Nature-Positive Household & Personal Care Sector May Yield Additional $62 Billion A Year By 2030: WEF

The sector currently generates around $700 billion in annual revenue
Nature-Positive Household & Personal Care Sector May Yield Additional $62 Billion A Year By 2030: WEF

Household products and personal care sector can generate up to an additional $62 billion in annual business value by 2030 if it makes nature a central focus of its operations, a new research by the World Economic Forum (WEF) said on Tuesday.

The projection is part of a broader $10.1-trillion business opportunity that could be unlocked by 2030 if more nature-positive solutions are embraced by the private sector, the WEF said.

By emphasising on water stewardship, responsible sourcing, nature conservation, and circularity, household products and personal care sector can reshape its role in halting and reversing nature loss by 2030, the research titled Nature Positive: Role of the Household and Personal Care said.

The sector currently generates around $ 700 billion in annual revenue, but sometimes at the expense of the environment.

For instance, the cosmetics industry alone produces 120 billion packaging units a year.

Palm oil - a common ingredient in many cosmetics and detergents -- was responsible for 7 per cent of global deforestation between 2000 and 2018, according to various researches.

To counter these harmful practices, the World Economic Forum's research underscores that it is imperative for the sector to operate within safe Earth system boundaries and contribute to a nature-positive and net-zero future.

Plastic production in this sector alone generates 3.4 per cent of Global Greenhouse Gas (GHG) emissions, surpassing aviation's carbon footprint.

One of the recommendations of the research is reusing 10-20 per cent of plastic products that could prevent nearly 50 per cent of marine plastic pollution annually.

WEF Managing Director Gim Huay stressed on the importance of nature-positive transitions for companies, noting that they "mitigate against escalating risks in relation to the collapse of ecosystems and loss of biodiversity and also provide new business opportunities of up to $10.1 trillion".

In partnership with Business for Nature and the World Business Council for Sustainable Development (WBCSD), the WEF has released guidance designed to empower businesses in 12 sectors with the most significant impact on nature.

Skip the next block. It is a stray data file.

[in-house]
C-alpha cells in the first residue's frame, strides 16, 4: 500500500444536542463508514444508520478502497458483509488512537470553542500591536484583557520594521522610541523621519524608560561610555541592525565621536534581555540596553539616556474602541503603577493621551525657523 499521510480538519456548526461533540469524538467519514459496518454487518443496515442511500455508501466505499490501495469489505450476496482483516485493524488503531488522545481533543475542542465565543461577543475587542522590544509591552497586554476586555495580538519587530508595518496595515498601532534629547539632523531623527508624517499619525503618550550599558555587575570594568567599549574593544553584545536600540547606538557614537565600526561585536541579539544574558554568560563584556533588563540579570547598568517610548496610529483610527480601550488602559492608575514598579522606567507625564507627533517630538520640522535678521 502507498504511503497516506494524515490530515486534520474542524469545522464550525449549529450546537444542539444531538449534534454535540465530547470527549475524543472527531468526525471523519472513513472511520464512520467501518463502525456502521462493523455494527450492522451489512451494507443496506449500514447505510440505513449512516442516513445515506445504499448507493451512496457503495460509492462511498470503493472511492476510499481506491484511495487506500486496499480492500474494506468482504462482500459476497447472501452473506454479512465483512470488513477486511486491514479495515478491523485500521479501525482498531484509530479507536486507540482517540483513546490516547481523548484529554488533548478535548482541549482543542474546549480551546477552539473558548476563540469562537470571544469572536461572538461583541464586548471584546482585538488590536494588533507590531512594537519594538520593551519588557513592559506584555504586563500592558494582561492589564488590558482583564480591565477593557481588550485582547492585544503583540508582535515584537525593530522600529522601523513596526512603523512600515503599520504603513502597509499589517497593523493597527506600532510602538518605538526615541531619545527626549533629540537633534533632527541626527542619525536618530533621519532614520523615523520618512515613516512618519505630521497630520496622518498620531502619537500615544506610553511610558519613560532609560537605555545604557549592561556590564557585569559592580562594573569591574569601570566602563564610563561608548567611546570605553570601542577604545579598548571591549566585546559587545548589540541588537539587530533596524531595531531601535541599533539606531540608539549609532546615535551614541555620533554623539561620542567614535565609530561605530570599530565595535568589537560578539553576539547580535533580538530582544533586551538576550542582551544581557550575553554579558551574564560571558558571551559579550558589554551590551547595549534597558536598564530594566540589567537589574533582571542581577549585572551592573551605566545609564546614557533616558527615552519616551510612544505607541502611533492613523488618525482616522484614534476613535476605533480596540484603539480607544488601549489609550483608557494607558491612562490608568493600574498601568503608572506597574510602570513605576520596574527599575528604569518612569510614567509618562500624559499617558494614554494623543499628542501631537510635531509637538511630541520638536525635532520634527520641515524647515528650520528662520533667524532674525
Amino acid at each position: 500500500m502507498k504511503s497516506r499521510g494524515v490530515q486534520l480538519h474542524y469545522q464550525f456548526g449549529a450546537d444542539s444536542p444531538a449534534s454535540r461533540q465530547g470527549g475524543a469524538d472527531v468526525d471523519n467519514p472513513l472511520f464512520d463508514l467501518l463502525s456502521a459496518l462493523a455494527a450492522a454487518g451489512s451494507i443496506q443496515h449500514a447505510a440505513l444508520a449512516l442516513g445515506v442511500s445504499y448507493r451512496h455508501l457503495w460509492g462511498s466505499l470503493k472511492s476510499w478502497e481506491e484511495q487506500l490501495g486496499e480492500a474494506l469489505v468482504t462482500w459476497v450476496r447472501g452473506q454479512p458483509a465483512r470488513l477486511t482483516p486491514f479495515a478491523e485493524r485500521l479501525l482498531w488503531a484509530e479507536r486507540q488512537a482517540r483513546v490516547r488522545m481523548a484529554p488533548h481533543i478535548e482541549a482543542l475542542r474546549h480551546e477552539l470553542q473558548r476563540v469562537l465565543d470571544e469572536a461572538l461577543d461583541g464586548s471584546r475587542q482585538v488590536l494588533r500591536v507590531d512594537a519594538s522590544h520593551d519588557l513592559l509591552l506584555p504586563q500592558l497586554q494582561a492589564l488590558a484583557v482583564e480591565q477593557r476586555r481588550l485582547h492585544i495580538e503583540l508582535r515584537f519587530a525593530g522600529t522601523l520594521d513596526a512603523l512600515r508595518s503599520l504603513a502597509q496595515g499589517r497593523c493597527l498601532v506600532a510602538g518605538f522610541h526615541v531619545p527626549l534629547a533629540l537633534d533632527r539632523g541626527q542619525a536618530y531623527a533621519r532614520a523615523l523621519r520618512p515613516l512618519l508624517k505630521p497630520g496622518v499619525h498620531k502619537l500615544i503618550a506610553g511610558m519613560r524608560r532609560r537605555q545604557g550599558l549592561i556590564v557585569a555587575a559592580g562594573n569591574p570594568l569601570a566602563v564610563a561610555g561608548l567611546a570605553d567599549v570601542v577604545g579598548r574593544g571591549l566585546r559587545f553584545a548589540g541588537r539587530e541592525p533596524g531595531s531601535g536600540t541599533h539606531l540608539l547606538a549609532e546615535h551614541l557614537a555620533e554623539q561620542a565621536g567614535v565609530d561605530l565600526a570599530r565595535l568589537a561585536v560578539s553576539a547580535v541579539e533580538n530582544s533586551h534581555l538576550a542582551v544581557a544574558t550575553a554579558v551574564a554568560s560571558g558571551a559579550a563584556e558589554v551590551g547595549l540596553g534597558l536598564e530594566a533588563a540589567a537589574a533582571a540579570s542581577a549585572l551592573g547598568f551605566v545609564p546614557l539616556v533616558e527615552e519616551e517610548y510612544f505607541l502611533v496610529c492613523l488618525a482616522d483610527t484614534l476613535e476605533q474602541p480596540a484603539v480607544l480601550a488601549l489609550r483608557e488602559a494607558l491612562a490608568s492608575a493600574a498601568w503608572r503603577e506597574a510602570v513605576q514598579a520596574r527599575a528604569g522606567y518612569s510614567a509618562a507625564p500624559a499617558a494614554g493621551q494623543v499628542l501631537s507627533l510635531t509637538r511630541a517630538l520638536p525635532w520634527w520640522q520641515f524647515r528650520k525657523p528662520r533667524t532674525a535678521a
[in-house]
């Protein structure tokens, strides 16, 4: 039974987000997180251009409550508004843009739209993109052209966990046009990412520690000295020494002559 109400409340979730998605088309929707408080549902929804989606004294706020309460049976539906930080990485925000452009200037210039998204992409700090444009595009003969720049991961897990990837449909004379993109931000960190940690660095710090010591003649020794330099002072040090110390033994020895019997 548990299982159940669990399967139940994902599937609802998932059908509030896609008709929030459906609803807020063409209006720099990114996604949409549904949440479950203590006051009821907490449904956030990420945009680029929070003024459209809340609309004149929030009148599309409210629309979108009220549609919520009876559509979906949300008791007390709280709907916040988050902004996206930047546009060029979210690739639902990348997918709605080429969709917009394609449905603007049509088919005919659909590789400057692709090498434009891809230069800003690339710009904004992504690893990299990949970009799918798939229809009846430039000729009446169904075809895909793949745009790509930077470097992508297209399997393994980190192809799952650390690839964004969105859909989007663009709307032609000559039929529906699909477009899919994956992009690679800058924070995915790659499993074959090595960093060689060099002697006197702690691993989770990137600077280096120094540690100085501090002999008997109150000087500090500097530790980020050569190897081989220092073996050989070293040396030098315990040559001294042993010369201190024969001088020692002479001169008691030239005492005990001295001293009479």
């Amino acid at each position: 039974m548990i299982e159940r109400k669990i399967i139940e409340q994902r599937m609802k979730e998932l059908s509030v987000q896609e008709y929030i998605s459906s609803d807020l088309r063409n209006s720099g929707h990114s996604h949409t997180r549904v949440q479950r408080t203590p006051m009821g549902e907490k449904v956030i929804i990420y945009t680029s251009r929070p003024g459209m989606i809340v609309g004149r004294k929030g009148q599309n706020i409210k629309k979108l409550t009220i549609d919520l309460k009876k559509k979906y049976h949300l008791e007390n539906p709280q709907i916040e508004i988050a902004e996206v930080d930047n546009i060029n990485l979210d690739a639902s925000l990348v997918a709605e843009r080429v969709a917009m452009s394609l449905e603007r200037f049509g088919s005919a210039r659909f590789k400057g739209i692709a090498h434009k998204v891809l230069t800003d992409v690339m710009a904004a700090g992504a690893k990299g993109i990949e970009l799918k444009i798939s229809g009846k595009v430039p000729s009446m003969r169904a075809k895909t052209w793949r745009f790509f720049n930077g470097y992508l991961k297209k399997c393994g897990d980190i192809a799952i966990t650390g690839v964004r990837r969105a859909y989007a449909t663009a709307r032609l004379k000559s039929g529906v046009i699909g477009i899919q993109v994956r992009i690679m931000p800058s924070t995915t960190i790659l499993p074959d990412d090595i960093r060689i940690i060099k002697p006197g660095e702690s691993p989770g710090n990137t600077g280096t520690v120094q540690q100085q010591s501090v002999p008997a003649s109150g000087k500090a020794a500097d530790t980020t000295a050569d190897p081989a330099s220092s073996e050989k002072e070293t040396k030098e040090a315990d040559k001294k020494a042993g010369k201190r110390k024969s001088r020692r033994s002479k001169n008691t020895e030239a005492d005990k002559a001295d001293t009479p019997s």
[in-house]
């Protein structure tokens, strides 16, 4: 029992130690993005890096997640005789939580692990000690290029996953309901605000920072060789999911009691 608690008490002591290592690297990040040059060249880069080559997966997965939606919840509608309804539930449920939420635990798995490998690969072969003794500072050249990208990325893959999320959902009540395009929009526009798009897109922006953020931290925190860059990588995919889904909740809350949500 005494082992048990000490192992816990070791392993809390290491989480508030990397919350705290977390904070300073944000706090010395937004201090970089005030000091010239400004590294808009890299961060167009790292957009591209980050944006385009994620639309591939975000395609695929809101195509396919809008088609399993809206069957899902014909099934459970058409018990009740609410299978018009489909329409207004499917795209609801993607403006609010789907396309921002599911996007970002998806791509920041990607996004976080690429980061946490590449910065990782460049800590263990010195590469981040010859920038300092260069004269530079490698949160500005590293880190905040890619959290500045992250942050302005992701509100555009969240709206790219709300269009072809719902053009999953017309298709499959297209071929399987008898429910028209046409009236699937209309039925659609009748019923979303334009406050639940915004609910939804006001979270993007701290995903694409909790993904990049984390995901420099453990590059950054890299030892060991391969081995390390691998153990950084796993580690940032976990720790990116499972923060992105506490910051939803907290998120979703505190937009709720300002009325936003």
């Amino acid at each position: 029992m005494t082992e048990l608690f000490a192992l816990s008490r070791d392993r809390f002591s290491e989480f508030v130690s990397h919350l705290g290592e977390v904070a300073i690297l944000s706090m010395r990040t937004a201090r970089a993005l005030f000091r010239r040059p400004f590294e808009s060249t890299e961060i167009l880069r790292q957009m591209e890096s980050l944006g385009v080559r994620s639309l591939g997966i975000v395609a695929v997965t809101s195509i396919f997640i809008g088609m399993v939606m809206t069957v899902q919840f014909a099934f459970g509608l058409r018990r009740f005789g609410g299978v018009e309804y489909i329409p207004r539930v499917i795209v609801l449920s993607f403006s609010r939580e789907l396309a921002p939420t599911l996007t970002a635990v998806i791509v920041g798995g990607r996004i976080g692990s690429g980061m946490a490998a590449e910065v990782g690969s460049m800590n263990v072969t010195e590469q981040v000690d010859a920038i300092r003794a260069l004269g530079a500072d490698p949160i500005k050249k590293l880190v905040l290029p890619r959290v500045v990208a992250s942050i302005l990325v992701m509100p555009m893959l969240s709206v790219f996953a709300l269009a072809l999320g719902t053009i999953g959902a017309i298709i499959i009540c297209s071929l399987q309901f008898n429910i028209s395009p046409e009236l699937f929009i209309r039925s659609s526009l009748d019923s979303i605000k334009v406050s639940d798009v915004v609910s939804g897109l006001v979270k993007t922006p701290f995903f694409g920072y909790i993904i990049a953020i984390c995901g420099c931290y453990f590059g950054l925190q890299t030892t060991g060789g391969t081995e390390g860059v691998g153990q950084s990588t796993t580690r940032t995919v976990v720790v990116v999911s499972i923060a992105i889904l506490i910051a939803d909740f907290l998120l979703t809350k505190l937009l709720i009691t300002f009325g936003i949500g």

The goal is to lead the protection, restoration, and sustainable use of nature, aligning with the Global Biodiversity Framework's mission to halt and reverse nature loss by 2030.

Despite growing awareness and attention from businesses regarding nature conservation, progress remains slow, the WEF said.

Recent research reveals that while 83 per cent of Fortune Global 500 companies have climate change targets, only 25 per cent have established freshwater consumption targets. A mere 5 per cent have set targets related to biodiversity, with less than 1 per cent fully understanding their dependencies.

However, this moment of crisis also presents an opportunity for businesses. Those taking action now will be more resilient to risks and better prepared for new environmental regulations.

The Forum’s Future of Nature and Business report estimated that a full nature-positive transition in the global economy could create $10.1 trillion of annual business opportunities by 2030.

The sector-specific actions outlined in consultation with leading companies serve as a foundation for transforming business practices and helping them contribute to a nature-positive future.

Ulrike Sapiro, Chief Sustainability Officer of Henkel, a prominent chemical and consumer goods company, emphasised on the expectations of customers and investors for sustainable practices and transparency in supply chains, urging organisations to play their part in shaping a sustainable industry.

"Our customers and investors expect us to adopt sustainable practices and develop products that do no harm. They also want us to be transparent and accountable for any nature and biodiversity related impacts throughout our supply chains. Each of our organizations must play our part in shaping an industry that not only fulfils our everyday needs but also secures a flourishing planet for generations to come," she said.

The research showed that nature-based solutions have the potential to deliver up to 37 per cent of the emission reductions needed by 2030 to limit global temperature increases to below 2 degrees Celsius.

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